Lectionary Year A
September 15, 2002
C. HERMENEUTICAL BRIDGE
Used by permission from Lectionary Tales for the Pulpit by Merle G. Franke.
Even Junkyard Dogs Need Forgiveness
"You want to know how mean a junkyard dog is? Well, just go by old man Jansen's house some day and try to say something to him. You'll find out how mean a junkyard dog is!" Two high school kids were approaching the street where old man Jansen lived. He was a recluse, living in an ancient house that apparently hadn't had much attention for as long as anyone could remember.
Jansen was somewhat handicapped by an accident that had occurred long years before, with the result that he wasn't able to work. Hence he lived on his monthly Social Security checks, and stayed as much to himself as he possibly could. His mean spirit had the effect through the years of isolating him from the small town where he had lived for most of his 75 years.
The interruption in his lonely and hostile life came when Maud bought the house right across the empty lot from him. Maud was a sprightly widow who had made up her mind to retire in this community, and when she bought her retirement house she knew nothing about old man Jansen. But she soon found out.
Soon after she moved in she walked innocently and naively across the empty lot that separated their houses and tried to introduce herself to Jansen. What she got was a flurry of cuss words that just about scorched her ears. As she retreated to her house, she said to herself that he must have had a bad hair day. Everyone has a right to feel badly once in a while, she rationalized.
So the next morning she tried again. As she finished mowing her lawn, she noticed that old man Jansen's lawn was overdue for a haircut, so she called to him and volunteered to cut his grass. Wrong approach, Maud. He thundered a volley of cuss words after her, indicating that he didn't need any of her blankety-blank help, and she could stay in her own yard is she knew what was good for her.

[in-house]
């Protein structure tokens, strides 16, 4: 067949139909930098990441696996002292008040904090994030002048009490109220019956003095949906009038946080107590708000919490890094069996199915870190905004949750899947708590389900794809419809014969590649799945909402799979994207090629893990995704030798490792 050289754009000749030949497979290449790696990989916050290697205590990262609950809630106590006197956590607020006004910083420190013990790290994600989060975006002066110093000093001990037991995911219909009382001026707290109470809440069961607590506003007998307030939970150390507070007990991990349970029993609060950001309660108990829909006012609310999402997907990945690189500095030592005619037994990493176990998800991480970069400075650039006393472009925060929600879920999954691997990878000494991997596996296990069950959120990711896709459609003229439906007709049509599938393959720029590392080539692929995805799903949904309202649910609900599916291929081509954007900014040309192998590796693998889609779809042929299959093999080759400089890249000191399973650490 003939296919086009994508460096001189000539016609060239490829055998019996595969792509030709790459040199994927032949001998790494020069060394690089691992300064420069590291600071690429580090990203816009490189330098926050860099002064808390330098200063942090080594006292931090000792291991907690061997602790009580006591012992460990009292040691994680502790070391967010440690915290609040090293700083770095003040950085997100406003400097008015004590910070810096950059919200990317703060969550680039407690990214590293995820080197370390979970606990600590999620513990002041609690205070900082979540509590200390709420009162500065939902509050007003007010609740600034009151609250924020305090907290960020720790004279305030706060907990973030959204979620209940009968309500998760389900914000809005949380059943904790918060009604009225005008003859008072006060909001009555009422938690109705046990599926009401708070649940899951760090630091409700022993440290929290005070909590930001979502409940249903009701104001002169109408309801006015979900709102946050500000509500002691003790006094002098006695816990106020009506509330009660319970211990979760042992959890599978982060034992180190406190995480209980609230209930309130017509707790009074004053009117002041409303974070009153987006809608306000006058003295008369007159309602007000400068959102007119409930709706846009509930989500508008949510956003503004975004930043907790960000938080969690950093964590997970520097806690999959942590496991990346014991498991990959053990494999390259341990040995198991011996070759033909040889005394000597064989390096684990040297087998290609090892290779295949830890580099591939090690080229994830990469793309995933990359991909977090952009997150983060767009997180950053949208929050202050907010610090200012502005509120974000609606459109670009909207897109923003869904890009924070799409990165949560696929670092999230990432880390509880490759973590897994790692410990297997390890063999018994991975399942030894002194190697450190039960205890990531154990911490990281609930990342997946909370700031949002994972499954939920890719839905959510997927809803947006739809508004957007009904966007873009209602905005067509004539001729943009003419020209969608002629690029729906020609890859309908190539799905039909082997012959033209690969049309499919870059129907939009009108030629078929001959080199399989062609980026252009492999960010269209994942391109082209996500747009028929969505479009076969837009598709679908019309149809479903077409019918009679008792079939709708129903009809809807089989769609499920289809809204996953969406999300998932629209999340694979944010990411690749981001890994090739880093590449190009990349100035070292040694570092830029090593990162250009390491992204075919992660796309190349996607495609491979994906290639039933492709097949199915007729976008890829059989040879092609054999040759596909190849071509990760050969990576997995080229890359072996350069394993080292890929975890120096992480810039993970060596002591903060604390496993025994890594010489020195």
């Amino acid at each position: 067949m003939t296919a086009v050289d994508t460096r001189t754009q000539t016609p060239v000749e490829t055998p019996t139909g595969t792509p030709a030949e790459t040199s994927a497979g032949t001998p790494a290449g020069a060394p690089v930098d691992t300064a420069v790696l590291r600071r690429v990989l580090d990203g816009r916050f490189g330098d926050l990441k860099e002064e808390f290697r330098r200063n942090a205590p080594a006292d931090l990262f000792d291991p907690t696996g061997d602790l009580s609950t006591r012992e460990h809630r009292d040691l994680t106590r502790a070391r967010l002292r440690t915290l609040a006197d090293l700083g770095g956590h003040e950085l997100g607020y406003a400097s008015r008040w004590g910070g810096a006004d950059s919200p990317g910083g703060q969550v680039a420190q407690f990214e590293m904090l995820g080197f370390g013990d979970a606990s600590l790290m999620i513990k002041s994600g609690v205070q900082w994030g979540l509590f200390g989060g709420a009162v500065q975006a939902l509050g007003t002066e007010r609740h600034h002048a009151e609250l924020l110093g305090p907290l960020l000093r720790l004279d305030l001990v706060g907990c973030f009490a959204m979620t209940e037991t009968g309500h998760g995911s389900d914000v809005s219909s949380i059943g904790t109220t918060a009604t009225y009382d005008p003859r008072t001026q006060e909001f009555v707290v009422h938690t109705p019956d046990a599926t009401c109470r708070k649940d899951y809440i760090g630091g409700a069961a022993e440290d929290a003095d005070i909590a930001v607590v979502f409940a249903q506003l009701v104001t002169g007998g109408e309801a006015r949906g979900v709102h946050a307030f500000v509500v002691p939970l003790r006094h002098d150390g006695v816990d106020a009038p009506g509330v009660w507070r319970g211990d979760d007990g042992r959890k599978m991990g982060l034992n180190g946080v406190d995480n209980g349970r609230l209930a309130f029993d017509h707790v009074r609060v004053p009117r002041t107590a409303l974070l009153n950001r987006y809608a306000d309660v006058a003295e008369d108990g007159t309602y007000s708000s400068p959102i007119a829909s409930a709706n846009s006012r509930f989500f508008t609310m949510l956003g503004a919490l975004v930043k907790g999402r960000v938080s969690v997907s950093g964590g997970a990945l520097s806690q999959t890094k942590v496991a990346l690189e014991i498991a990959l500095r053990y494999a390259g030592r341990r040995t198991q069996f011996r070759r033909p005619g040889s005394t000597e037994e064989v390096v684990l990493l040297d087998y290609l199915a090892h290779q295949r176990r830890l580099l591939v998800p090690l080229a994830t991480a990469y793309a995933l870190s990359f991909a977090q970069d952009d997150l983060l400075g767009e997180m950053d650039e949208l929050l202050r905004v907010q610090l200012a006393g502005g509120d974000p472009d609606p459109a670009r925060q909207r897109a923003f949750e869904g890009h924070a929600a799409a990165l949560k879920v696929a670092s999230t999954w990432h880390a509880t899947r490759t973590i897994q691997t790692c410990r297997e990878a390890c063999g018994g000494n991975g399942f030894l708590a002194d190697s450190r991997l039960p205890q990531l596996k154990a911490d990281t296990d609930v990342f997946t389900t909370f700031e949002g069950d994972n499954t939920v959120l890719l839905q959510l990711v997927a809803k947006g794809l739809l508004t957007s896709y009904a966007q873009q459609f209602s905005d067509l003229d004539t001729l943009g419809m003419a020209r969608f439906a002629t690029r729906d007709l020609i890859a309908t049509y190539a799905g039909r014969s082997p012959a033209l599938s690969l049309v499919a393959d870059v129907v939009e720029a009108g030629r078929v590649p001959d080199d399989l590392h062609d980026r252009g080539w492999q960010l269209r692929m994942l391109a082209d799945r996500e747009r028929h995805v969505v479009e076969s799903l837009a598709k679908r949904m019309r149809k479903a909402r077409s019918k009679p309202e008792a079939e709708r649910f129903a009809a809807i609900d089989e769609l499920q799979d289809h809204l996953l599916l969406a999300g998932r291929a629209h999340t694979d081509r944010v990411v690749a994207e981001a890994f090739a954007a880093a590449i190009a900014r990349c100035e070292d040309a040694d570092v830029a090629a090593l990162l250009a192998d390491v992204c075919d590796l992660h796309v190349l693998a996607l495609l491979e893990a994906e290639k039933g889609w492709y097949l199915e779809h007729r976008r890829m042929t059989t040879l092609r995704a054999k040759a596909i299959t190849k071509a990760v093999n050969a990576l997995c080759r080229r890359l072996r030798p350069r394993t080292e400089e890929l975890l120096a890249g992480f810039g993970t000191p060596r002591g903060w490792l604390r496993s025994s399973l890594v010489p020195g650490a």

Maud shrugged. She was not easily dissuaded. "He's got a burr under his saddle," she thought as she again retreated to her house. Later in the same day as she was doing some baking, she thought, "Aha! I'll bet he couldn't resist one of my apple pies!" So since she had the oven heated for other goodies, she baked a couple of her special recipe apple pies. Later in the day she walked across the empty lot. She noticed that Jansen wasn't at his usual sentry post on the porch, so she left the pie on the wide porch railing. "That'll warm him up," she thought to herself.
What it did was heat him up. When he came out a few minutes later and saw the pie, he smacked it with his cane and sent it flying into the weeds. "Damned woman! Why doesn't she mind her own business?" he fumed.
Meanwhile the neighbors, who had known old man Jansen and his notorious hostility for years, couldn't understand Maud. "She'll never change the guy," they shrugged.
Maud calmly accepted one rebuff after another. As she sat at her kitchen table contemplating him, she said to herself, "One of these days he'll come around. He must be hurting something terrible."
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